In his apparent zeal to interpret recent Gay history through a "queer" lens, the aforementioned anthropologist makes numerous bizarre and misleading statements:
The issues that have mobilized the Gay Rights movement have included equality in criminal, civil and labor laws, sex education, housing, Social Security, pensions and taxes . . . the more radical aims of the 1960s, such as the abolition of sexual and gender dichotomies, were soon forgotten.
Considering that such radicalism in the modern Gay Rights movement dates no earlier than the late '60s, when the Stonewall riots took place, this statement skews historical fact. Overall, homosexual activism had a fairly conservative thrust in that decade!
The token Gay (sic) in the Straight world or the token Black (sic) in the Gay world are sometimes welcomed as expressions of political correctness.
Were you aware that the reality of Lesbians and Gay men living in a predominantly heterosexual society constituted tokenism? Neither was I! It's also news to me that you can't be Black and Gay at the same time! What the over-used term "political correctness" means in this context is anybody's guess.
. . . society remains largely defined by heterosexuality and excludes or marginalizes other choices; it is for this reason that the queer (sic) movement has wanted to defy hetero-normativity and create a "queer public culture."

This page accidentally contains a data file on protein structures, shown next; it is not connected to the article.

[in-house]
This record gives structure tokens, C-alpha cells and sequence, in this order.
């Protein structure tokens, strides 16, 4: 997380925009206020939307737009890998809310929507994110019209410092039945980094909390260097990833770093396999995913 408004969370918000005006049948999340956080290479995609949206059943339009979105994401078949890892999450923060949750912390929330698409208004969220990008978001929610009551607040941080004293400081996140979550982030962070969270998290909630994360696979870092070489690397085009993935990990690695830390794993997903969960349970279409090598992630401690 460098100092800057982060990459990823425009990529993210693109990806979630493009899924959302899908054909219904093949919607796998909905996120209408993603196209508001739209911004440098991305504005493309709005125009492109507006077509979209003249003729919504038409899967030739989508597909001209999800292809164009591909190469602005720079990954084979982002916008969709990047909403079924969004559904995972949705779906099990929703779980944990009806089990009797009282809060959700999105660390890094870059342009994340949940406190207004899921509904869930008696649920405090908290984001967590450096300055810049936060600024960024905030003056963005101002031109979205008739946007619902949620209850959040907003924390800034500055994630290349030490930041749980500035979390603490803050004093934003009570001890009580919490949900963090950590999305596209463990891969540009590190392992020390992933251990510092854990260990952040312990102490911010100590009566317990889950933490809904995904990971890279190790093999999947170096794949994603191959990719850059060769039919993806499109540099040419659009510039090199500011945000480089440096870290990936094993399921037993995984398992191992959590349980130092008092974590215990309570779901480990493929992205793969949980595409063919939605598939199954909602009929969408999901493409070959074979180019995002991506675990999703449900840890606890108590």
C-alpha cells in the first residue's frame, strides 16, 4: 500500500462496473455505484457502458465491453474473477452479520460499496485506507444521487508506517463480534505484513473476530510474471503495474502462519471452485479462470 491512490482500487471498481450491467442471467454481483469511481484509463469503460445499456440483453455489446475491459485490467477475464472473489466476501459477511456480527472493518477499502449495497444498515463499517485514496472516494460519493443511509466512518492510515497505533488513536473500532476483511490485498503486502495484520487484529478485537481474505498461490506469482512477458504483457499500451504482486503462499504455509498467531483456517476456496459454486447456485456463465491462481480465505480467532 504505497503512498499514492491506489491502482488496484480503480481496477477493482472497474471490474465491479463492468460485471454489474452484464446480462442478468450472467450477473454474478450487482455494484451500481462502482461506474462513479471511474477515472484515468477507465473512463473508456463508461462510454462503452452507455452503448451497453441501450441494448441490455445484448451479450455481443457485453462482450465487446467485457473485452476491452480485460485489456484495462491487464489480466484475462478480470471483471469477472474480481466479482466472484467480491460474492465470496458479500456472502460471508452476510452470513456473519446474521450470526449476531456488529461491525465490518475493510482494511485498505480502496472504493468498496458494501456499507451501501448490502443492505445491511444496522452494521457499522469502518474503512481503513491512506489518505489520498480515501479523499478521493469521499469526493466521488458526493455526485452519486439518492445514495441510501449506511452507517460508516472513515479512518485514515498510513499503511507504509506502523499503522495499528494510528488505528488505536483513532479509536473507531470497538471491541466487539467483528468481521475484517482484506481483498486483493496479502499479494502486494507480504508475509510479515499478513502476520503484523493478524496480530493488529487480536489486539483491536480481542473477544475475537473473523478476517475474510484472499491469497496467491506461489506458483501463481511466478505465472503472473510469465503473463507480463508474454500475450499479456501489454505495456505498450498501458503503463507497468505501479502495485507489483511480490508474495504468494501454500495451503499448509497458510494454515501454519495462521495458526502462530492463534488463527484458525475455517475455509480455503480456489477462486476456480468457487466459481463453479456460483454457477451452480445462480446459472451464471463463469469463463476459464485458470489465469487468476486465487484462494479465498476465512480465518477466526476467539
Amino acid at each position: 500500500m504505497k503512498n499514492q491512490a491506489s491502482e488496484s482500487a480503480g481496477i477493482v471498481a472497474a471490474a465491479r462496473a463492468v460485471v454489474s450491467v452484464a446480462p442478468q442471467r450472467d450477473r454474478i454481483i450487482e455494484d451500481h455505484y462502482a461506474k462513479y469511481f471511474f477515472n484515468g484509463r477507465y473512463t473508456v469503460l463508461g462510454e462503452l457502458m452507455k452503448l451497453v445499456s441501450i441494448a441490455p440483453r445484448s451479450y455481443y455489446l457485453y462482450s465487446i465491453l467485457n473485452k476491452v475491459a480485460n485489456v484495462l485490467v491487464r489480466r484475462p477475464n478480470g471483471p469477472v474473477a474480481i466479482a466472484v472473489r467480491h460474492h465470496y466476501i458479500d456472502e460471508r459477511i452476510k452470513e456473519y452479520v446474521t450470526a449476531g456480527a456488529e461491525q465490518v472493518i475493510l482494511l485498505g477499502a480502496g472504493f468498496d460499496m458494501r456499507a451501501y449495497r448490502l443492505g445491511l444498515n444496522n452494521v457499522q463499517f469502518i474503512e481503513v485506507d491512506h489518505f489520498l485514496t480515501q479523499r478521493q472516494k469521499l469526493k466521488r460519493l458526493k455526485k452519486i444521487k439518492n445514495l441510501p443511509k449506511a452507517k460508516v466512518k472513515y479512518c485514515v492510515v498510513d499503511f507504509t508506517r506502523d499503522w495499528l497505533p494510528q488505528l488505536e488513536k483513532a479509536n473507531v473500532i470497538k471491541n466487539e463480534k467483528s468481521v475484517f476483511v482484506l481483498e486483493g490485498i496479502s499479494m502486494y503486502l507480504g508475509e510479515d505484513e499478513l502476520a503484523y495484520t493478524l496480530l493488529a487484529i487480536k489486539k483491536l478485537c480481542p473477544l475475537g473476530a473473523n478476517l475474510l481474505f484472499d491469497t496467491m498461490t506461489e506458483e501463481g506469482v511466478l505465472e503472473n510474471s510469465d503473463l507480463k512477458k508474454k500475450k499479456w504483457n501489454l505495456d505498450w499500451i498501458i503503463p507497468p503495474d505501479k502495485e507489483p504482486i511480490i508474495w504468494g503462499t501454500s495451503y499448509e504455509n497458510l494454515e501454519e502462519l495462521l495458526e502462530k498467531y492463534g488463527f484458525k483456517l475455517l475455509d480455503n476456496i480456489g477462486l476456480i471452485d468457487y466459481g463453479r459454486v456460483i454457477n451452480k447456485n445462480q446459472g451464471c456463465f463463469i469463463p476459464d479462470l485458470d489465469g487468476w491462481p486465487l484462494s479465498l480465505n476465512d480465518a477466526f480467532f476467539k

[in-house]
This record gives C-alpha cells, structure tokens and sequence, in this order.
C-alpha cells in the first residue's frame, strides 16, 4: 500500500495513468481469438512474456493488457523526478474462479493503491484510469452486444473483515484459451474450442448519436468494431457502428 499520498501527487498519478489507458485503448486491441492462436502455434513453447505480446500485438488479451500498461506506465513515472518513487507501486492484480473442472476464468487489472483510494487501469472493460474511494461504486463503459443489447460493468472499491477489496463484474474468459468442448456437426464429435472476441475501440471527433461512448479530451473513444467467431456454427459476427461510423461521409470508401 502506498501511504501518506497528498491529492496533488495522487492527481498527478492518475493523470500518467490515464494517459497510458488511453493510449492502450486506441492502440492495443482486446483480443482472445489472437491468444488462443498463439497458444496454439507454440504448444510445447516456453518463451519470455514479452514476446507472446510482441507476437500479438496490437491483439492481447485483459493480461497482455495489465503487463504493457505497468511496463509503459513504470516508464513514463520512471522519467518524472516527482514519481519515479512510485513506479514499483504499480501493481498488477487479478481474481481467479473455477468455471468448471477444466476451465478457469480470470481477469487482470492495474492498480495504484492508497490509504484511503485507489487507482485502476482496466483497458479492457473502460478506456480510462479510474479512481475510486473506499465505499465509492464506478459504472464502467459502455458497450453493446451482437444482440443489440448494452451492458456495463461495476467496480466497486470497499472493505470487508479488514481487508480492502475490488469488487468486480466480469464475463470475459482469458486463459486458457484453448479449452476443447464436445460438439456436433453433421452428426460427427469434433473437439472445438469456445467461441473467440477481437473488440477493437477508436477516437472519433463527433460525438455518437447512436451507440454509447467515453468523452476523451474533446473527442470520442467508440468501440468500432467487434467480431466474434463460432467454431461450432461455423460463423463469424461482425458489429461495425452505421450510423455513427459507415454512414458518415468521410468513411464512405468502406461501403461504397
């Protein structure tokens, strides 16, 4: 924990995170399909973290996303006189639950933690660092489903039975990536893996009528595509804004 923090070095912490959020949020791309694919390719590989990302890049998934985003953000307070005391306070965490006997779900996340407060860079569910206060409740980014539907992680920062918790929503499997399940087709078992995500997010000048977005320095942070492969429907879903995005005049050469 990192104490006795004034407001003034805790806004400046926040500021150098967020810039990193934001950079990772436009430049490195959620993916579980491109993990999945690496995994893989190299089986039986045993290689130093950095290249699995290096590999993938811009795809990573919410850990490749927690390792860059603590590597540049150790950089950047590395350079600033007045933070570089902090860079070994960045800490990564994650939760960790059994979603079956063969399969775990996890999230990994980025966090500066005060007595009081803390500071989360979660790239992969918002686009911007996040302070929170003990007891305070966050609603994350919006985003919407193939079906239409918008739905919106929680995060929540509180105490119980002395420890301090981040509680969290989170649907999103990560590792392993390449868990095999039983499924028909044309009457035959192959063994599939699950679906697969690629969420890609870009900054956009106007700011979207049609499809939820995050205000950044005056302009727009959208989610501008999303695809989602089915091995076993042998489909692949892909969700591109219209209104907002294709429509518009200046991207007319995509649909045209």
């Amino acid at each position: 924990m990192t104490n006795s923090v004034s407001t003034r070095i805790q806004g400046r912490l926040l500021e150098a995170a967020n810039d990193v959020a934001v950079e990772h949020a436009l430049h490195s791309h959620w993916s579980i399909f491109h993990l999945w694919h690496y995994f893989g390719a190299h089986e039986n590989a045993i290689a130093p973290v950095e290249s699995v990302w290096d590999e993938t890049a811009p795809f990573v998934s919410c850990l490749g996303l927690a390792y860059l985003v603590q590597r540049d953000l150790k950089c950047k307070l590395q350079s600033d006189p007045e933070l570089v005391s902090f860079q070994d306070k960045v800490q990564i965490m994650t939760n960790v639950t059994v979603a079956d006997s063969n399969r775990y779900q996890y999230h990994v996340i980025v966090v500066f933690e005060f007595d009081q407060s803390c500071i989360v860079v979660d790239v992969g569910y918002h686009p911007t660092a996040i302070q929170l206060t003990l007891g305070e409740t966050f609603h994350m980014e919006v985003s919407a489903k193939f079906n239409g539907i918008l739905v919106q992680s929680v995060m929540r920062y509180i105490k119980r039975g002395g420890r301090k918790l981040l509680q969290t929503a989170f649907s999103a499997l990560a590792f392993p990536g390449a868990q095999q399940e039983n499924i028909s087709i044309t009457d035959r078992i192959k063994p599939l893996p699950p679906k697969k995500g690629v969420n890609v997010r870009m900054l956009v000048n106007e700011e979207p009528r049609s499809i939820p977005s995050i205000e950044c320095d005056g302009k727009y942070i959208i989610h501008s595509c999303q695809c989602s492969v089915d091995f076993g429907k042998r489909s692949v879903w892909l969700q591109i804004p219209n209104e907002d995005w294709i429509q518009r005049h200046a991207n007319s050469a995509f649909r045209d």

"Hetero-normativity"? Yipe! What a mouthful! I wonder how many reputable dictionaries you'd have to consult before you could find a definition for that word? This passage isn't footnoted, so the reader is left to wonder what group of people the anthropologist is applying the label "queer movement" to, and what in the world a "queer public culture" could be. BTW, did you notice his description of gender-specific attraction as a "choice"?
While the Straight world (in the 1970s) saw a growing dichotomy between singles and couples, the Gay world found many ways to bridge the rift . . . most homosexuals (sic) felt able to separate love and sex . . . they no longer believed in monogamy, but in experiencing love and sex in a whole range of different relationships. (Author) Edmund White has sung the praises of this vibrant world in his writing, while (historian) Patrick Moore has suggested reviving it.
This is a gross generalization of how Gay relationships operated thirty years ago, as well as an idealization of promiscuity among Gay and Pansexual males. What's more, this assessment of "the Gay world" barely applies to how Lesbians and Bisexual women experienced the 1970s!
For some, the rise of same-sex marriages and monogamy denies a rich Gay culture, in which love and sex were both combined and successfully kept apart.
Sounds a lot like what heterosexual folk do, doesn't it? So much for "queer" innovations in human sexuality!
Sex Panic, a radical queer (sic) group in New York, lost its struggle against the "cleaning-up" of Times Square and against the city's zoning policy, which forced most sex venues to close down. An Amsterdam group was more successful, keeping a local park (a popular cruising ground) available for homosexuals (sic).